I wanted to talk about my favorite books on writing. Every author has her go-to's for inspiration and help, and here are mine.
How can one live without Joanna Russ's How to Suppress Women's Writing?
People love to denigrate our genre. This book gives an insightful and quirky look at how much and how little attitudes towards women's words have changed. It taught me just what kinds of horrible internalized sexism colored what I wrote, how I viewed other women, and worst of all, what I did to myself.
Making a Literary Life by Elizabeth See.
A far greater writer than I'll ever be says this:
If everyone who wants to be a writer would read this book there would be many more good writers, many more happy writers, and editors would be so overwhelmed by sweetness they would accept many more good books. So what are you waiting for? Read it! Ursula K. Le Guin
Write Away by Elizabeth George.
From Publisher's Weekly:
Here's a useful book for the novice writer battling the fears and insecurities that attend when she contemplates her first novel....George illustrates her points with passages from both her ownworks and those of numerous writers she admires (Martin Cruz Smith,Barbara Kingsolver, Louise Erdrich, Michael Dorris), this remains more of a how-I-do-it book than a how-to-do-it book. Copyright © Reed Business Information, a division of Reed Elsevier Inc. All rights reserved.Unlike PW, I'll say that this book is good even for experienced writers. I love her examples - they illustrate her points brilliantly.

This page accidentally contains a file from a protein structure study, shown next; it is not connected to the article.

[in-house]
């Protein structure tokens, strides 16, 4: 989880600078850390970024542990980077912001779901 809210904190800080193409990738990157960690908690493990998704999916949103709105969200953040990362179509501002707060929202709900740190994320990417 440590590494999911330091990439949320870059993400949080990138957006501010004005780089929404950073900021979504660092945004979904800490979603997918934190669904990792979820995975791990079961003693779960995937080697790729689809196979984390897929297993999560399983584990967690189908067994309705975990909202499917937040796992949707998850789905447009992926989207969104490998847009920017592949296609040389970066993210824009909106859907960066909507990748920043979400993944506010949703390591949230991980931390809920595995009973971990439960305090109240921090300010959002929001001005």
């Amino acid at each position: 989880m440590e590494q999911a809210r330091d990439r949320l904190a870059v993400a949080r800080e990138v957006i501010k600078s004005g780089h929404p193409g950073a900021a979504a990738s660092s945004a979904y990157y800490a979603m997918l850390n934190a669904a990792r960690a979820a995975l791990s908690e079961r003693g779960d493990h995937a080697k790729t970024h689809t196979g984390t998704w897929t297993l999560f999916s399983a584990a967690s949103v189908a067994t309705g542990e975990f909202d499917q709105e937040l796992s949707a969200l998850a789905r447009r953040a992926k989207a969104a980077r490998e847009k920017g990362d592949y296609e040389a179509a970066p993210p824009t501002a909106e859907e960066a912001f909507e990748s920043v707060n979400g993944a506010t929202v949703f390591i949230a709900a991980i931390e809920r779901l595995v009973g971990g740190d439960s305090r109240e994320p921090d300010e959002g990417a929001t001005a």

I feel that the most important book on my shelf remains Against Our Will by Susan Brownmiller. I'm not going to kid you - this is a painful and devastating book, whether you have been a victim of sexual assault or not. But it endlessly reminds me of what I feel is the great gift that romance gives every reader: That her pleasure is central to life, that her consent should never dismissed or belittled, and that each of us deserves to be heard.